Rewording the recessionFebruary 19, 2009 at 10:28 pm | Posted in Misc. | Leave a comment
You might not have noticed, but I generally like to put a bit of preparation into my blog posts. Normally it just takes the form of googling, or trawling through RSS feeds to see what my peers are writing about, or (if I’m feeling particularly inspired) just plagiarising the Guardian’s Society website. Anything to add a bit more value for money in these austere times.
But because this
Clusterf#@k to the Poor House Global Financial Crisis is in the realm of economics, and because economics is a rigorous and exact science which produces perfect results every time, I decided to prepare for this post by spending an hour with an abacus, a ouija board, a bottle of De Kuyper and an episode of Most Haunted Live.*
What did I learn? Well, not much beyond ‘we’re all completely screwed’, ‘damn, that’s some good brandy’ and ‘why don’t these idiots realise this show’s a fraud?’, but I did come to the conclusion that if we’re living in a world where avid Randists can break bread with revolutionary Marxists, perhaps we should just discard all the old ways of talking about the economy and start a whole new language.
Luckily, help is at hand. Via comrade Cust – gentleman, scholar and newbie blogger – I discover that someone’s already begun fashioning a new vocabulary for the End of Capitalism. So without further ado, this is the new lingo you’ll need to learn for this scared new world. You can thank me when you’ve received your first big bank bonuses:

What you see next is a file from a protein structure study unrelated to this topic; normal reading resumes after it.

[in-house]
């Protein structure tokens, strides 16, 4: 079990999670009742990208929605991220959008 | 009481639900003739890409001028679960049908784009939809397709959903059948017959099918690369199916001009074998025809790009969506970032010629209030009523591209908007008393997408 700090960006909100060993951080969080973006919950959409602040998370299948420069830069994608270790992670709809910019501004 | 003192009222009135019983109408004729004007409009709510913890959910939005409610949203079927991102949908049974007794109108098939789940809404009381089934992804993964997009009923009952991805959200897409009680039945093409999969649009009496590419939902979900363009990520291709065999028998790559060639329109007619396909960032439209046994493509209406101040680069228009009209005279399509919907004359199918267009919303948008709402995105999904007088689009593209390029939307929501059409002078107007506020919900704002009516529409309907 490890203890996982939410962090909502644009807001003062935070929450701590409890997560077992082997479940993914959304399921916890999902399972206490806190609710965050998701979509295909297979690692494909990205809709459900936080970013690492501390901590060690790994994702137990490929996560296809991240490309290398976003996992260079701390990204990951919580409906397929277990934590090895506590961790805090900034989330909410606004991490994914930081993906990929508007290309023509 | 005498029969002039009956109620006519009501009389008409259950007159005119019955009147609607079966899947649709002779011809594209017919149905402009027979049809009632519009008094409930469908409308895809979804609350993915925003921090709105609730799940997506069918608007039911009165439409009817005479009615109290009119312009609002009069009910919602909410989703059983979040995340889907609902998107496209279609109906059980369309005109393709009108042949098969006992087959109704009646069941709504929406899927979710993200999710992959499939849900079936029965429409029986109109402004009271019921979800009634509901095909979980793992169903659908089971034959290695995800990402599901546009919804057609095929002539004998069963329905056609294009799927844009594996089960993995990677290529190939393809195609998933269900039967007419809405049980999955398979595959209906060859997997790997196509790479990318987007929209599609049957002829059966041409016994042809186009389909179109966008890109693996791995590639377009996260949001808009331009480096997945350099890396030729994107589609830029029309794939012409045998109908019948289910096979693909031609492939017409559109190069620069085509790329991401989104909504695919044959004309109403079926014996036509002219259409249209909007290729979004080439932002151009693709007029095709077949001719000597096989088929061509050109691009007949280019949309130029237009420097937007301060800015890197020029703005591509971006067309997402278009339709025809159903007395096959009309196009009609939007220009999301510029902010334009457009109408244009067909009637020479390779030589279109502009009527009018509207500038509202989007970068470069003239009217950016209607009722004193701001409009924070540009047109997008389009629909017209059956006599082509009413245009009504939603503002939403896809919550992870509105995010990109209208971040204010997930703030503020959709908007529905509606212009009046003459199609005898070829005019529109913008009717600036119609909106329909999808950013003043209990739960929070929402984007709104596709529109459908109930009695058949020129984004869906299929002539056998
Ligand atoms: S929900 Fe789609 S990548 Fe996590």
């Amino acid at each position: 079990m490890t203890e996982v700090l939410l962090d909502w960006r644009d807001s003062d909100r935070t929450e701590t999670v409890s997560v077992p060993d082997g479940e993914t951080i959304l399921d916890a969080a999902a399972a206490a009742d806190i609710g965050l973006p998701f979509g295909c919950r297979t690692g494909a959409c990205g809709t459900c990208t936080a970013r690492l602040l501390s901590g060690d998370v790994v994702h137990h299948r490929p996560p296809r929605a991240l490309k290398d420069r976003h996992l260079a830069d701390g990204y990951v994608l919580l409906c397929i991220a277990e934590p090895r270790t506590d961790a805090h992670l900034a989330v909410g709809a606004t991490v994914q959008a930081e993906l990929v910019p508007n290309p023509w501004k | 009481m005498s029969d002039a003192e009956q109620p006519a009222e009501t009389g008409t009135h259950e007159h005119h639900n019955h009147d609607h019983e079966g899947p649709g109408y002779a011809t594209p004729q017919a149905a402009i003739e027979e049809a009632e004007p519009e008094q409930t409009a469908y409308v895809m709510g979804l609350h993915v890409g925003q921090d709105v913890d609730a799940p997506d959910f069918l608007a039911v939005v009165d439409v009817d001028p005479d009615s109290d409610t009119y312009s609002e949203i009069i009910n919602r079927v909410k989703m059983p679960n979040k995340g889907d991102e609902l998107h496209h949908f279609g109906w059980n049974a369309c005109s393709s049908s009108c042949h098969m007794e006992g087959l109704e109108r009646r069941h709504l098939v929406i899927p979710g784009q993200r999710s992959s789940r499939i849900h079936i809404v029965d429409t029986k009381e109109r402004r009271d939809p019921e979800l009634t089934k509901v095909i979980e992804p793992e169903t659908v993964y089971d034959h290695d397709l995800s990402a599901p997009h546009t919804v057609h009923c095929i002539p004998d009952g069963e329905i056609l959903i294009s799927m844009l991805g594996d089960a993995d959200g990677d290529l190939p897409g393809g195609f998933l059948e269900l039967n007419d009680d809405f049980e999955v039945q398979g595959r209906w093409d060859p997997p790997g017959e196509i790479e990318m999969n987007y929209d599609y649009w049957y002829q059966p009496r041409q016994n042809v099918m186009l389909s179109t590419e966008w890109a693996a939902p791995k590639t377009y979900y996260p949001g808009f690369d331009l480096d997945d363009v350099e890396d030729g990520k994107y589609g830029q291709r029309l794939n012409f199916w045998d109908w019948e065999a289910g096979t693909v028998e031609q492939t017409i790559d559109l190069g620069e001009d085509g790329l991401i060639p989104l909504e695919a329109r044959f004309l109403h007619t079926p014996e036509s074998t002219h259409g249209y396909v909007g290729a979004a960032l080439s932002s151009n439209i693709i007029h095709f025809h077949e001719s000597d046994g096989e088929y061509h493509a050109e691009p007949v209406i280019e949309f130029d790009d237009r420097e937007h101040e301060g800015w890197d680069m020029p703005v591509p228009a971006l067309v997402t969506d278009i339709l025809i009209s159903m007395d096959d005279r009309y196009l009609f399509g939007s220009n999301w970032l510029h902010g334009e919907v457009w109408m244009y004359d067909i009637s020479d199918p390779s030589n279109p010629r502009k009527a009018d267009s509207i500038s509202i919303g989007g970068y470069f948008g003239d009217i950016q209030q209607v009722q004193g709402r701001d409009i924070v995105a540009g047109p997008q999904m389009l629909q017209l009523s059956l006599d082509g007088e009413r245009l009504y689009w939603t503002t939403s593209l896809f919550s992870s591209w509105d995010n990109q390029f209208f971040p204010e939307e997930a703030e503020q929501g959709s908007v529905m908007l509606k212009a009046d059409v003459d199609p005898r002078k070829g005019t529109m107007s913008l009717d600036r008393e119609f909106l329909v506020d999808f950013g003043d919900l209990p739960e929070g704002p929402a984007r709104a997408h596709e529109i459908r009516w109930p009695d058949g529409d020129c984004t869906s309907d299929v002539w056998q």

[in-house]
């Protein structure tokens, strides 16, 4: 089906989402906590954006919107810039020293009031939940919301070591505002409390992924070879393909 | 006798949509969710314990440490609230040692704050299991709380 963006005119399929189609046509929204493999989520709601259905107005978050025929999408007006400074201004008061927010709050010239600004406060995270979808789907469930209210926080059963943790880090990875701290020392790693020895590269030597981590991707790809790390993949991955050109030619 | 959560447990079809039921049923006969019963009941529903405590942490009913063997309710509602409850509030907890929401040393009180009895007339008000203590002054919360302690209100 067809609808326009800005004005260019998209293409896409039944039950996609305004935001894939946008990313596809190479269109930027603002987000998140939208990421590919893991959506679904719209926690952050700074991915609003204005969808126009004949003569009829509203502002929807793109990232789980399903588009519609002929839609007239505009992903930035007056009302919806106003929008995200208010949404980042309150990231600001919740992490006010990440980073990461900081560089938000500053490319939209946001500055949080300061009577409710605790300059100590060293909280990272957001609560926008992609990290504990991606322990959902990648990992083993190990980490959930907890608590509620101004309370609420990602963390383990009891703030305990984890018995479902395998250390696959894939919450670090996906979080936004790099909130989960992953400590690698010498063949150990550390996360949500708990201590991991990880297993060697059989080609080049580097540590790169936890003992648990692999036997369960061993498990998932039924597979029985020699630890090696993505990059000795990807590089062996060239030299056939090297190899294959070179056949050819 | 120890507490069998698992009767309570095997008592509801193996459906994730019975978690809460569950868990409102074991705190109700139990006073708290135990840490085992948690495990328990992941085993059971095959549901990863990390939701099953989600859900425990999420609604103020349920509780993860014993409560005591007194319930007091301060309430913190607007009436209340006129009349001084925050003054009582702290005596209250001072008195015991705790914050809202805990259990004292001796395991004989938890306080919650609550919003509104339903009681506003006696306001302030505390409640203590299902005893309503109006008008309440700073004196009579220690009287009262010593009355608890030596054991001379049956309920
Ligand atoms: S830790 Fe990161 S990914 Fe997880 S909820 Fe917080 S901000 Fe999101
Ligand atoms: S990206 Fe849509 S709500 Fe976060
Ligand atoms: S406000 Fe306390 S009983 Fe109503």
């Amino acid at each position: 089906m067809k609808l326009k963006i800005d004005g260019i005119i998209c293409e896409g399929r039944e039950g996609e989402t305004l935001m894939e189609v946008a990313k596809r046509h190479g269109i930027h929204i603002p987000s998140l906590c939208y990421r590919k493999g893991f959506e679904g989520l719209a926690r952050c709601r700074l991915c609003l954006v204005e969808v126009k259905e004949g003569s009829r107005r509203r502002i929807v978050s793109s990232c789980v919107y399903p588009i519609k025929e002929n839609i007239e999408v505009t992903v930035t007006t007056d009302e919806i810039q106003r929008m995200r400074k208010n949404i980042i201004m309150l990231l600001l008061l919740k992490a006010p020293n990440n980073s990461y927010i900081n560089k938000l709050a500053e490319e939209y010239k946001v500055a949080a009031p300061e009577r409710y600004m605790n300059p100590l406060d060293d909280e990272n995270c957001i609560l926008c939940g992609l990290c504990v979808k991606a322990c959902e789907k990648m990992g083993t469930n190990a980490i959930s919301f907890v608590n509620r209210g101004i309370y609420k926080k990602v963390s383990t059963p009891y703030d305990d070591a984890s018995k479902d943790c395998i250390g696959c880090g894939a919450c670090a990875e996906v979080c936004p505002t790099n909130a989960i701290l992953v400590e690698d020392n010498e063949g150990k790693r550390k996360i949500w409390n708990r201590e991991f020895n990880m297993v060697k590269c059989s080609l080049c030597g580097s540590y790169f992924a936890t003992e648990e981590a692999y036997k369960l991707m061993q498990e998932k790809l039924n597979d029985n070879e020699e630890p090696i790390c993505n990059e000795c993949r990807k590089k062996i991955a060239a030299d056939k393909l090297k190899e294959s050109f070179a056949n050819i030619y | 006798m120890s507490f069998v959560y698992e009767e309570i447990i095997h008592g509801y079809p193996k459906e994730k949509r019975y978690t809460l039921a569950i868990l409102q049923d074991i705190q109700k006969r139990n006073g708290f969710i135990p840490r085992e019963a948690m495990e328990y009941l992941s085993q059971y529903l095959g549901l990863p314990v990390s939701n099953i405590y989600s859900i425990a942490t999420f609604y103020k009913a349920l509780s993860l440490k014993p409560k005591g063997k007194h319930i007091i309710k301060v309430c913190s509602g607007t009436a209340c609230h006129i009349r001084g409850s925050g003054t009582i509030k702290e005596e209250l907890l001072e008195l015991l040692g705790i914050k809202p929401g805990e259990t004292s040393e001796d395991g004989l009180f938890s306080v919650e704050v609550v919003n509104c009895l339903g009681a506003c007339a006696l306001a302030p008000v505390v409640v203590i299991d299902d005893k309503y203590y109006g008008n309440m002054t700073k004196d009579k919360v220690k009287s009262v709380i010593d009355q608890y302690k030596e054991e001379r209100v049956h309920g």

Broadly, attempts to explain why trillions of dollars in the world economy suddenly ceased to exist in the fall of 2008.
Specifically, any attempt to explain an economic principle, process, or effect that fails to follow the linguistic conventions of syntax and sense. Example: credit default swaps.
Irrational, herd-like erotomania for the work of Ayn Rand among laissez faire economists.
A condition, sometimes priaponomic, of desiring to read and hear more bad news about the economy. Synonymous with moving to Alaska for fear of social unrest in urban areas, and/or buying large quantities of tuna, beans, and semi-automatic weaponry
Successor to voodoo economics
The perfection of economic modeling through hindsight
A situation where the taxpayer buys an industry but not its product.
Fictitious assets, for example – the money we never *really* had in our 401k accounts
Economic frottage: repeated suggestions that the Fed/Central bank will buy your fassets
More here. I’m sure the dictionary will be out in time for Christmas.
*Disclaimer: none of this actually happened.